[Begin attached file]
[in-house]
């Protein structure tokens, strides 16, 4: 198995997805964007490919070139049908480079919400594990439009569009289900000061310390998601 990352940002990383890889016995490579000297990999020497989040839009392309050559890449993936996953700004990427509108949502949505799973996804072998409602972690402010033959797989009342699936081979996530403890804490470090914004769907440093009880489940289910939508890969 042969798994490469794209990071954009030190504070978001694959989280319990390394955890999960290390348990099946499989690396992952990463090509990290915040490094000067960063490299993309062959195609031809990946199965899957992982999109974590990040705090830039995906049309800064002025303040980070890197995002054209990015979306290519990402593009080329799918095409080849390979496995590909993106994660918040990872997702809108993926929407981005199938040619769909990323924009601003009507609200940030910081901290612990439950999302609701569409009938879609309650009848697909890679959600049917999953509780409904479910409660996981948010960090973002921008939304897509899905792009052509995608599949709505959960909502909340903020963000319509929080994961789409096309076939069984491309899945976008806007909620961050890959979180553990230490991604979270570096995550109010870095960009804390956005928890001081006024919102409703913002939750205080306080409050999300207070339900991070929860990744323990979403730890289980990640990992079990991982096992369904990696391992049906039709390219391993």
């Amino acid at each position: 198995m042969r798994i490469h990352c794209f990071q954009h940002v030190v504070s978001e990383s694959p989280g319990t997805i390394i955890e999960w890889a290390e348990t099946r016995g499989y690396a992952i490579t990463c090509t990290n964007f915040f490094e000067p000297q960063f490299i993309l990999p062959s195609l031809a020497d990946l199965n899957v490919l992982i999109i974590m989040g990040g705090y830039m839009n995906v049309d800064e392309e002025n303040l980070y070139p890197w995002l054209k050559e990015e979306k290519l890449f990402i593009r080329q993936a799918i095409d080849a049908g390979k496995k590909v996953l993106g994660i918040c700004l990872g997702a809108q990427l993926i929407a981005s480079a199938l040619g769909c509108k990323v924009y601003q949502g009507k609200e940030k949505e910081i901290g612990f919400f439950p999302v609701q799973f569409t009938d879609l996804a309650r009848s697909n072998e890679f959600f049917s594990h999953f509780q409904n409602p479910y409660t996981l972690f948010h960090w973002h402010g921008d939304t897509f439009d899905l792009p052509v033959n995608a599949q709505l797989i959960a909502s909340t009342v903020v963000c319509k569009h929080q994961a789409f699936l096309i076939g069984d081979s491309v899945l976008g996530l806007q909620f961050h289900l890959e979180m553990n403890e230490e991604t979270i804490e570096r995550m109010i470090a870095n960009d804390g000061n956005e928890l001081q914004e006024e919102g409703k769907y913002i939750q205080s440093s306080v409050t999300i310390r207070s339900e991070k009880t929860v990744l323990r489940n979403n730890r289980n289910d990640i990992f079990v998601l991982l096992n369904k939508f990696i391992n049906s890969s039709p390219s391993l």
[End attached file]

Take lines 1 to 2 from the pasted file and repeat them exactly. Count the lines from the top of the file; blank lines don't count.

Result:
[in-house]
């Protein structure tokens, strides 16, 4: 198995997805964007490919070139049908480079919400594990439009569009289900000061310390998601 990352940002990383890889016995490579000297990999020497989040839009392309050559890449993936996953700004990427509108949502949505799973996804072998409602972690402010033959797989009342699936081979996530403890804490470090914004769907440093009880489940289910939508890969 042969798994490469794209990071954009030190504070978001694959989280319990390394955890999960290390348990099946499989690396992952990463090509990290915040490094000067960063490299993309062959195609031809990946199965899957992982999109974590990040705090830039995906049309800064002025303040980070890197995002054209990015979306290519990402593009080329799918095409080849390979496995590909993106994660918040990872997702809108993926929407981005199938040619769909990323924009601003009507609200940030910081901290612990439950999302609701569409009938879609309650009848697909890679959600049917999953509780409904479910409660996981948010960090973002921008939304897509899905792009052509995608599949709505959960909502909340903020963000319509929080994961789409096309076939069984491309899945976008806007909620961050890959979180553990230490991604979270570096995550109010870095960009804390956005928890001081006024919102409703913002939750205080306080409050999300207070339900991070929860990744323990979403730890289980990640990992079990991982096992369904990696391992049906039709390219391993």